Internet Pioneer Vint Cerf Warns Of 'Bit Rot' And 'Digital Dark Age' But Don't Panic Yet

The father of the Internet is issuing a proclamation that could be viewed as the antithesis of his legacy: print out any photos and computer files you deem valuable, historical and worth protecting before "bit rot" turns them into digital ashes and they are gone forever.

Vint Cerf, now a Google VP and long viewed as one of the founders of what became the Internet, believes digitized files are in danger of being left rendered useless once their current programs and computer formats have gone the way of the Beta and VHS tape systems.

For those unsure of what VHS and Beta mean, it's akin to CDs giving way to DVDs, the Polaroid giving way to the digital camera, the home stereo and vinyl records morphing into the Walkman then into the iPod Touch and finally today's smartphones that provide all those movie, music and photo capabilities and more.

"When you think about the quantity of documentation from our daily lives that is captured in digital form, like our interactions by email, people's tweets, and all of the World Wide Web, it's clear that we stand to lose an awful lot of our history," Cerf said at the American Association for the Advancement of Science's annual meeting in San Jose, California.

Why? Well because one day there may not be a Microsoft Word app, or JPG-compatible photo editors or, with any luck, Excel programs, which would render any information stored in any of those currently used formats inaccessible and essentially lost to history and future generations.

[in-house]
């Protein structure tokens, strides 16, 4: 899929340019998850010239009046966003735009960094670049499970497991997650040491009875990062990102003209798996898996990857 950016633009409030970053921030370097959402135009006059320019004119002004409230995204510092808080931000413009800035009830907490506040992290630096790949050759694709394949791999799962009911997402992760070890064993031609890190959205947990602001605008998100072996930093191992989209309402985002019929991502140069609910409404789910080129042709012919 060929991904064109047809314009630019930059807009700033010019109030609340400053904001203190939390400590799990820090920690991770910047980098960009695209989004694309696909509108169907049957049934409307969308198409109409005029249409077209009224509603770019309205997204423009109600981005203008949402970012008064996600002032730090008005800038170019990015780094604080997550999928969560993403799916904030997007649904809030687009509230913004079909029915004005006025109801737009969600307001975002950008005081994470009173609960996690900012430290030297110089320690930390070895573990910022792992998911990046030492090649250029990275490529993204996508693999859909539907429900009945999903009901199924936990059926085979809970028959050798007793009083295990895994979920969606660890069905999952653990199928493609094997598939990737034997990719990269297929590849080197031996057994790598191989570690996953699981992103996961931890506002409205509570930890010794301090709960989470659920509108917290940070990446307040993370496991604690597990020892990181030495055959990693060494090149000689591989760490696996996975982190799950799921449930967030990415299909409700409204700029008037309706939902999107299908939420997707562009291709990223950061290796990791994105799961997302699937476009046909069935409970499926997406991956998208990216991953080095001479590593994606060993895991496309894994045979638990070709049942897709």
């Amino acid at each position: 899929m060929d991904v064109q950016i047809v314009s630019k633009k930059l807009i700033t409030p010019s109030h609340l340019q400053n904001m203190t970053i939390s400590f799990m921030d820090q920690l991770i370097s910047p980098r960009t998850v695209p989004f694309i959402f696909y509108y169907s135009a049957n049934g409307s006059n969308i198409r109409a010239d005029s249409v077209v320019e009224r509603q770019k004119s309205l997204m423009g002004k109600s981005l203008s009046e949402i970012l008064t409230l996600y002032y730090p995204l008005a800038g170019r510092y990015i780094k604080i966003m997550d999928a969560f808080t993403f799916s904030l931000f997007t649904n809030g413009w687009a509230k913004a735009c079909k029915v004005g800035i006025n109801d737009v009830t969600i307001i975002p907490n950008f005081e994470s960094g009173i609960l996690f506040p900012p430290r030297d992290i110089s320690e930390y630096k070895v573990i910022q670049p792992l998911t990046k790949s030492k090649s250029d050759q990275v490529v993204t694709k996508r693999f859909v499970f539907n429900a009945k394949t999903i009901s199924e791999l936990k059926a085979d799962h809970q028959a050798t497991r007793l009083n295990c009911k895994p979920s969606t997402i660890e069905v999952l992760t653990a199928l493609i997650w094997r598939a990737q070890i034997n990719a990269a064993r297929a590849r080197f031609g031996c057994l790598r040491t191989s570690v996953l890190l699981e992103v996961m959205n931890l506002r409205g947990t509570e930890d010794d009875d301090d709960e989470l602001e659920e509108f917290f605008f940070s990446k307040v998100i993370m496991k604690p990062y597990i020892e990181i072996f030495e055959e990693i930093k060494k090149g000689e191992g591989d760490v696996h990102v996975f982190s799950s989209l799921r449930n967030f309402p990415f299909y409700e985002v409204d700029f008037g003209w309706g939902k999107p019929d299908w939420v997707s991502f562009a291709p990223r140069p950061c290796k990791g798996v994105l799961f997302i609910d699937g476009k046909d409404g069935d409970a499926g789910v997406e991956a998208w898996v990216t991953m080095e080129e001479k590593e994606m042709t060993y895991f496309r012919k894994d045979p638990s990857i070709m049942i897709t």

"To do this properly, the rights of preservation might need to be incorporated into our thinking about things like copyright and patents and licensing. We're talking about preserving them for hundreds to thousands of years," said Cerf.

The key, as industry experts are quickly responding, is the proliferation and universal embracement of open standards and open programs.

Another potential solution, according to Cerf, is developing "digital vellum" to preserve software, hardware and all of today's technology programs so that files can be saved and preserved for generations. His solution is an "X-ray snapshot of the content and the application and the operating system together, with a description of the machine that it runs on, and preserve that for long periods of time."

On that note, it's time to fire up that color jet printer, grab a few hundred cases of paper, ink cartridges and those vinyl indestructible photo albums and get to work.

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